The ultimate goal of a gateway protocol on a VoIP network is to allow Real-Time Transport Protocol (RTP) streams (that is, streams of VoIP packets) to flow directly between endpoints. During the call setup process, each endpoint (for example, an FXO port in a gateway) needs to learn the IP address and User Datagram Protocol (UDP) port to use in order to get a phone call to the other end of the conversation.
Besides just setting up a call, you might optionally want to perform call administration and accounting features. These features can keep track of bandwidth usage on the wide-area network (WAN) and maintain call records, which can be used for billing or planning purposes. You might also need a way to obtain status information about a current call.
While your local gateway might know how to reach local phones, that local gateway might need to contact an external database of addresses to determine the location of a remote phone. This external database can learn about remote phones by having the gateway used by those remote phones register those phone numbers with the database. By having this central repository of phone number to IP address mappings, less configuration needs to be performed on each local gateway.
Consider the following example. A gateway located in Lexington, KY knows how to reach phone numbers in the 859 area code (that is, the area code of Lexington, KY). The Lexington gateway registers itself with an address database, as shown in Figure 5-1. When a gateway registers with a database, the gateway tells the database what the gateway's IP address is and what phone numbers the gateway can reach. In this example, the gateway has an IP address of 172.16.1.10.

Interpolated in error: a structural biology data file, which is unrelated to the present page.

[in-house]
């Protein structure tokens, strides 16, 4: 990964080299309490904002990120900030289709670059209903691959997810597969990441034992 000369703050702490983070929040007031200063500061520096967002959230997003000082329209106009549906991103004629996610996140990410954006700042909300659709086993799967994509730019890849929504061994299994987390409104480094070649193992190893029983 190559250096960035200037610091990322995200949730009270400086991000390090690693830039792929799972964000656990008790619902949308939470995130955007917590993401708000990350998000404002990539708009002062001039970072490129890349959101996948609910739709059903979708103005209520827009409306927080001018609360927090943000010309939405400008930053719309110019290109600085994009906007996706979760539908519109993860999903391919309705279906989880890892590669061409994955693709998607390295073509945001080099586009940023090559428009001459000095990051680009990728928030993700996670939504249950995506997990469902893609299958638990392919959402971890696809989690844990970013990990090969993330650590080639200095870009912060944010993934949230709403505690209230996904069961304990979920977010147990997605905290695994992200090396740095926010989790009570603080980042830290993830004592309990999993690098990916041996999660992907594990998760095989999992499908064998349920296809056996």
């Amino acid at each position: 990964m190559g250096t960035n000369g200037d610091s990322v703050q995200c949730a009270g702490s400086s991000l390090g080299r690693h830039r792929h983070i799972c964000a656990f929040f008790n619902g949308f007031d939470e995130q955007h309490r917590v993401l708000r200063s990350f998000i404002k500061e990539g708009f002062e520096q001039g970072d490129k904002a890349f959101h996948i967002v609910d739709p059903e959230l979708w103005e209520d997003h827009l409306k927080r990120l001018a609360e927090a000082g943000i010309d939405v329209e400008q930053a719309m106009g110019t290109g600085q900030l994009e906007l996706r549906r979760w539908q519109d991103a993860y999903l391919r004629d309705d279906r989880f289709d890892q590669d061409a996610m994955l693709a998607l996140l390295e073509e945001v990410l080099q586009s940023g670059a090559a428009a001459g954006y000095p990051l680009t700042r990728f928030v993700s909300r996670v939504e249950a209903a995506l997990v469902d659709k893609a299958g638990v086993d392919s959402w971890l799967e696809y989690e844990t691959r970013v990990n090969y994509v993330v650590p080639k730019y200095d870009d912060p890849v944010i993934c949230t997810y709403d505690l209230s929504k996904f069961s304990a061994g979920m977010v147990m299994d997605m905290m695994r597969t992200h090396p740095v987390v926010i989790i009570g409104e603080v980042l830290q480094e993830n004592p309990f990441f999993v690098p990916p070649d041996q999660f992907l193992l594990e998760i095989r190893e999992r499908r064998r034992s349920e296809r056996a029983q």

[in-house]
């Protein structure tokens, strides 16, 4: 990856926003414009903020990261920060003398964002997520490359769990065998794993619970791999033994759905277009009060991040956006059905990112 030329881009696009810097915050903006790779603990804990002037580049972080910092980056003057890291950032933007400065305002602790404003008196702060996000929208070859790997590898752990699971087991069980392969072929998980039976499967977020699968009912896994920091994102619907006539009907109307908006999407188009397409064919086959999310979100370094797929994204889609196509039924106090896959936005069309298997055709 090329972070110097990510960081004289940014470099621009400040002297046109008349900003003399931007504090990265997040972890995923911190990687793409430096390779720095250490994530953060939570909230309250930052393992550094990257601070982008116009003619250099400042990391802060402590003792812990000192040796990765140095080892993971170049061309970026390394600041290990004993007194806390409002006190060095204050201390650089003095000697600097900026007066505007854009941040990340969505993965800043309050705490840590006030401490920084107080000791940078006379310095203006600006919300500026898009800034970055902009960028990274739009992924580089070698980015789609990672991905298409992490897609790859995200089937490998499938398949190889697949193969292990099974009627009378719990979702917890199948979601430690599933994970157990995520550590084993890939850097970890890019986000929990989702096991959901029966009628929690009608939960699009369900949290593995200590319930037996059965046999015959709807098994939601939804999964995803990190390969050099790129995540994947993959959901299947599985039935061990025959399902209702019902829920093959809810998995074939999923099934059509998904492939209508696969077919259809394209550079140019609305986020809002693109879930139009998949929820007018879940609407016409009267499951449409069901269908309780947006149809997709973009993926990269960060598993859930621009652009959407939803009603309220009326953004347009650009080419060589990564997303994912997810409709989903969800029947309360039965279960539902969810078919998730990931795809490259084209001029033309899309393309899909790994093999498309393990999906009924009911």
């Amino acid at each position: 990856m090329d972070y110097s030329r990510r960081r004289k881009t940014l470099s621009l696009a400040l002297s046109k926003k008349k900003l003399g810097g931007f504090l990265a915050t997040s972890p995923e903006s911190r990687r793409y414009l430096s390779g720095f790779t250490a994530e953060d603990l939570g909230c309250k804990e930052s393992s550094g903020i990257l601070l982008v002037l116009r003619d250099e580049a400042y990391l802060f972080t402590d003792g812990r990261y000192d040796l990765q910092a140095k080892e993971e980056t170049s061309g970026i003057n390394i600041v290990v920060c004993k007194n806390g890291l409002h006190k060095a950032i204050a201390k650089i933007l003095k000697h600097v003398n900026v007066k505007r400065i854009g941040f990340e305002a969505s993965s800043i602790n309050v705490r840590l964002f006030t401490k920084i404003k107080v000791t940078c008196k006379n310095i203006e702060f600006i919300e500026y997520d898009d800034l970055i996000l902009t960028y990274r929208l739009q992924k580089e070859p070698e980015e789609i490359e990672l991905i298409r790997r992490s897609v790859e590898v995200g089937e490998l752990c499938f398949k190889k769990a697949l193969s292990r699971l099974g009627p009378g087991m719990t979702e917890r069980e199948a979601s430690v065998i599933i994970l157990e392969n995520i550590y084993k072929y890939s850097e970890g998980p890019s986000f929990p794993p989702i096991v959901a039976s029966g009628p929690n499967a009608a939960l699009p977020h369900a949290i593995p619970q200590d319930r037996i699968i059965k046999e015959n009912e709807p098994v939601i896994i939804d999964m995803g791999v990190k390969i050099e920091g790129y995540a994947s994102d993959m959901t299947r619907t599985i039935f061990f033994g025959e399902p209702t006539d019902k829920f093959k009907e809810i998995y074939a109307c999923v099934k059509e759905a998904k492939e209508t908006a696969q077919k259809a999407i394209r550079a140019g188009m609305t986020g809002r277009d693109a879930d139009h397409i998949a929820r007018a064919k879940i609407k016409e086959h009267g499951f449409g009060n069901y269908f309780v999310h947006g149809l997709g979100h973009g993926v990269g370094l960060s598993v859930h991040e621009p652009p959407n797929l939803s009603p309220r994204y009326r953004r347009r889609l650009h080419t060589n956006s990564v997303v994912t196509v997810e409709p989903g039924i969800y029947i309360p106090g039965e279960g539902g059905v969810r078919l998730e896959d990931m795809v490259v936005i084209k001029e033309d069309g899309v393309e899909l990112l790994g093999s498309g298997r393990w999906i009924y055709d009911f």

Figure 5-1. Gateway Registration
A caller attached to a gateway in Orlando, FL then wants to call a number in the 859 area code. However, the Orlando gateway lacks any information about the 859 area code. The Orlando gateway then asks the database how to get to the 859 area code. The database responds by saying, "You can reach phone numbers in the 859 area code by sending your packets to an IP address of 172.16.1.10," as shown in Figure 5-2. The Orlando gateway sets up a call with the Lexington gateway, using a gateway protocol (for example, H.323), and RTP packets begin to flow between the IP phones.
Figure 5-2. Gateway Resolution
In the Cisco IP telephony environment, a CCM server acts as a database that can direct a gateway (for example, a Cisco voice-enabled router) to a remote gateway connected to the destination phone.